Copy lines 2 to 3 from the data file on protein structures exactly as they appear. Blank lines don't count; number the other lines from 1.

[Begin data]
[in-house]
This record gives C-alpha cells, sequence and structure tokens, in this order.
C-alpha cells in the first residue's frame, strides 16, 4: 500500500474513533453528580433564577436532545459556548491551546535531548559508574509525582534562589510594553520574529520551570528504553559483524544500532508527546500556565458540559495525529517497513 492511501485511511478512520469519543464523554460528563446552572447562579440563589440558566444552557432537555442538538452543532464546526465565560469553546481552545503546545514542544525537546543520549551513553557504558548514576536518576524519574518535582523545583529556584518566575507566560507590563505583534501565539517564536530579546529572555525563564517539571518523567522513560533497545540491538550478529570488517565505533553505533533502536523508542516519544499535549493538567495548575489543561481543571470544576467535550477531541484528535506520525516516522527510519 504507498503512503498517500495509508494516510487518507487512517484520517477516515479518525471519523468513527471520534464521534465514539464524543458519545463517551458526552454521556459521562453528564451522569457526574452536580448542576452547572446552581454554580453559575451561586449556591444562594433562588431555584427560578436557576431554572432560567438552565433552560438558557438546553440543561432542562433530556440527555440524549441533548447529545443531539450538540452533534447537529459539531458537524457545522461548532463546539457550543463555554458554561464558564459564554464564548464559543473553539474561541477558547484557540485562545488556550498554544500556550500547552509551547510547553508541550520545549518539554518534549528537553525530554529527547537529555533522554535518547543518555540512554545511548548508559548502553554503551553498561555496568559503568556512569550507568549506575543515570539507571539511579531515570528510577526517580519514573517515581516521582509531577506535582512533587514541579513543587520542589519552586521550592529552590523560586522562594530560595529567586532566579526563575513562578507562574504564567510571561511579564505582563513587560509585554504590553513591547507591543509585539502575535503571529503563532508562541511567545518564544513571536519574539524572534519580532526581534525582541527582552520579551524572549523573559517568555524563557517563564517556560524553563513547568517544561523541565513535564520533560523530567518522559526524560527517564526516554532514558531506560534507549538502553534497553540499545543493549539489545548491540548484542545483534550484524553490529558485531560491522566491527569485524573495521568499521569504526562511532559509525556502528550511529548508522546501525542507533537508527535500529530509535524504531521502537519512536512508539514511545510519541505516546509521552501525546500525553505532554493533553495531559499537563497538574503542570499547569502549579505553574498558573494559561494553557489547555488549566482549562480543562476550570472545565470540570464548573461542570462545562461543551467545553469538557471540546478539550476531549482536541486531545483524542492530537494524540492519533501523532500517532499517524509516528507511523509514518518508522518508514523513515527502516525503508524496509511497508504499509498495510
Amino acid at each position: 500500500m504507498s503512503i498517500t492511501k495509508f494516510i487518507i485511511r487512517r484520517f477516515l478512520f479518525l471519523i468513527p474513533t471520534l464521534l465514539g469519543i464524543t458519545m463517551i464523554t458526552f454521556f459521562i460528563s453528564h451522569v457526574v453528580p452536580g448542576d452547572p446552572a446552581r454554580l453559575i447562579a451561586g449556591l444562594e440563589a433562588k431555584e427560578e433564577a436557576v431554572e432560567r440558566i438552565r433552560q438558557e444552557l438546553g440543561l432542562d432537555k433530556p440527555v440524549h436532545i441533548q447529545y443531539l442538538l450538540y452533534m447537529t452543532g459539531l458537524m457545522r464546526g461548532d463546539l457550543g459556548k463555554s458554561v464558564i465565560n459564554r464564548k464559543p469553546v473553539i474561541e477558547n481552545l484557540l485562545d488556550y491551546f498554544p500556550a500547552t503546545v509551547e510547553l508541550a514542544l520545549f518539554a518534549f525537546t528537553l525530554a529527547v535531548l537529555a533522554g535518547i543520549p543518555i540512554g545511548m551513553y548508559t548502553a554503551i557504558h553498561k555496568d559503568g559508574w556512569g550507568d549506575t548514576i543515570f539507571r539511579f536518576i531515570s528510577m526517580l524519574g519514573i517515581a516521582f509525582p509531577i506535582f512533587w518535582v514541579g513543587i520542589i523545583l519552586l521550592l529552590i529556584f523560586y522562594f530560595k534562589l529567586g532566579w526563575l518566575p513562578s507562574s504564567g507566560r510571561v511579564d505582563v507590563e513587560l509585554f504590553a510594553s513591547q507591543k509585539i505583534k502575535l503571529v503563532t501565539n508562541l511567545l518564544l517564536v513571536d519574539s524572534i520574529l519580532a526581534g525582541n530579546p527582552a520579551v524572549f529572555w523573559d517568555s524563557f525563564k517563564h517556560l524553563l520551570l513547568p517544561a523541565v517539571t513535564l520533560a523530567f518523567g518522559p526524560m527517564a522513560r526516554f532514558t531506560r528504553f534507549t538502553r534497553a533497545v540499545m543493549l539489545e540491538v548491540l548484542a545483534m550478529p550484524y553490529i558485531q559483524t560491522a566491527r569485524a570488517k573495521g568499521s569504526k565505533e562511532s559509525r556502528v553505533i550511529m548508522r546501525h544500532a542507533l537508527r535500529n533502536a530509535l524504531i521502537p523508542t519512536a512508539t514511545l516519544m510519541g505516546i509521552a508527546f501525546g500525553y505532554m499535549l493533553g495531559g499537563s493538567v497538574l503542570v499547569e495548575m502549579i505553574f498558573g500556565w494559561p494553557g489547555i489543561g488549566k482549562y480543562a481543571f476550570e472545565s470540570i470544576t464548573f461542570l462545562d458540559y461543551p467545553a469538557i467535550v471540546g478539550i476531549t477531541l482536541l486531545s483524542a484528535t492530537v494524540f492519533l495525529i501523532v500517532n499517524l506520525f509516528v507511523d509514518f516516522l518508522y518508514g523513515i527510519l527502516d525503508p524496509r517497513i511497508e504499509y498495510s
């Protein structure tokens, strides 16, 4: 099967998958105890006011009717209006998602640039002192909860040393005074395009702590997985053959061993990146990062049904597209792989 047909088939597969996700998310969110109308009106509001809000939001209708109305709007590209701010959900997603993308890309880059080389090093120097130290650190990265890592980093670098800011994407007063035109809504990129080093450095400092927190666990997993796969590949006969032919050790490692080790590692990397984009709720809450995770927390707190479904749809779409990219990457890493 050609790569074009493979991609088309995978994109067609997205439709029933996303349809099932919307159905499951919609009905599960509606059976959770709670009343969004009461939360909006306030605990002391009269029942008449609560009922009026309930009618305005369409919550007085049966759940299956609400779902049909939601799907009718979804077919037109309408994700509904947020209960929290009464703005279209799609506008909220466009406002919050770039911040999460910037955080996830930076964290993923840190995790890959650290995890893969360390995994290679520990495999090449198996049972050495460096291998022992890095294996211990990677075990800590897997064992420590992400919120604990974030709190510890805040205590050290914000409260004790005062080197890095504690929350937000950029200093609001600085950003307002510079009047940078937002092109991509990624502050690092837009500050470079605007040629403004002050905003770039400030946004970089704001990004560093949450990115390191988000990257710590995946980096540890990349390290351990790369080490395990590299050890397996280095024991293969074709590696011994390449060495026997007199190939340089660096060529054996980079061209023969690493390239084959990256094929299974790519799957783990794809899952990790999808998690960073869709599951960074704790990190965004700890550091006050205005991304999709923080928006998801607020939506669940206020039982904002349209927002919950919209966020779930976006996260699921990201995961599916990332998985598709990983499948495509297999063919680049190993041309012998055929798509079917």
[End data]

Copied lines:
This record gives C-alpha cells, sequence and structure tokens, in this order.
C-alpha cells in the first residue's frame, strides 16, 4: 500500500474513533453528580433564577436532545459556548491551546535531548559508574509525582534562589510594553520574529520551570528504553559483524544500532508527546500556565458540559495525529517497513 492511501485511511478512520469519543464523554460528563446552572447562579440563589440558566444552557432537555442538538452543532464546526465565560469553546481552545503546545514542544525537546543520549551513553557504558548514576536518576524519574518535582523545583529556584518566575507566560507590563505583534501565539517564536530579546529572555525563564517539571518523567522513560533497545540491538550478529570488517565505533553505533533502536523508542516519544499535549493538567495548575489543561481543571470544576467535550477531541484528535506520525516516522527510519 504507498503512503498517500495509508494516510487518507487512517484520517477516515479518525471519523468513527471520534464521534465514539464524543458519545463517551458526552454521556459521562453528564451522569457526574452536580448542576452547572446552581454554580453559575451561586449556591444562594433562588431555584427560578436557576431554572432560567438552565433552560438558557438546553440543561432542562433530556440527555440524549441533548447529545443531539450538540452533534447537529459539531458537524457545522461548532463546539457550543463555554458554561464558564459564554464564548464559543473553539474561541477558547484557540485562545488556550498554544500556550500547552509551547510547553508541550520545549518539554518534549528537553525530554529527547537529555533522554535518547543518555540512554545511548548508559548502553554503551553498561555496568559503568556512569550507568549506575543515570539507571539511579531515570528510577526517580519514573517515581516521582509531577506535582512533587514541579513543587520542589519552586521550592529552590523560586522562594530560595529567586532566579526563575513562578507562574504564567510571561511579564505582563513587560509585554504590553513591547507591543509585539502575535503571529503563532508562541511567545518564544513571536519574539524572534519580532526581534525582541527582552520579551524572549523573559517568555524563557517563564517556560524553563513547568517544561523541565513535564520533560523530567518522559526524560527517564526516554532514558531506560534507549538502553534497553540499545543493549539489545548491540548484542545483534550484524553490529558485531560491522566491527569485524573495521568499521569504526562511532559509525556502528550511529548508522546501525542507533537508527535500529530509535524504531521502537519512536512508539514511545510519541505516546509521552501525546500525553505532554493533553495531559499537563497538574503542570499547569502549579505553574498558573494559561494553557489547555488549566482549562480543562476550570472545565470540570464548573461542570462545562461543551467545553469538557471540546478539550476531549482536541486531545483524542492530537494524540492519533501523532500517532499517524509516528507511523509514518518508522518508514523513515527502516525503508524496509511497508504499509498495510